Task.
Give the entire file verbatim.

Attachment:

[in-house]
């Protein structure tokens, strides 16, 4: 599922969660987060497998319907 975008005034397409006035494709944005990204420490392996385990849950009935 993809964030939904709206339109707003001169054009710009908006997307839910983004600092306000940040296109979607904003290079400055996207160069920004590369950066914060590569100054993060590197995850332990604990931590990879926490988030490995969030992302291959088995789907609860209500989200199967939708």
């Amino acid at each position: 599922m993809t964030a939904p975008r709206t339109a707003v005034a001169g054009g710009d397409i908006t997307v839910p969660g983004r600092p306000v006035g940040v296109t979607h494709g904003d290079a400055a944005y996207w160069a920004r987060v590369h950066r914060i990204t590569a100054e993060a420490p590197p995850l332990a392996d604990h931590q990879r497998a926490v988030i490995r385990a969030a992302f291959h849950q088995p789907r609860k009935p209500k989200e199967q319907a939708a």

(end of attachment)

[in-house]
């Protein structure tokens, strides 16, 4: 599922969660987060497998319907 975008005034397409006035494709944005990204420490392996385990849950009935 993809964030939904709206339109707003001169054009710009908006997307839910983004600092306000940040296109979607904003290079400055996207160069920004590369950066914060590569100054993060590197995850332990604990931590990879926490988030490995969030992302291959088995789907609860209500989200199967939708």
């Amino acid at each position: 599922m993809t964030a939904p975008r709206t339109a707003v005034a001169g054009g710009d397409i908006t997307v839910p969660g983004r600092p306000v006035g940040v296109t979607h494709g904003d290079a400055a944005y996207w160069a920004r987060v590369h950066r914060i990204t590569a100054e993060a420490p590197p995850l332990a392996d604990h931590q990879r497998a926490v988030i490995r385990a969030a992302f291959h849950q088995p789907r609860k009935p209500k989200e199967q319907a939708a």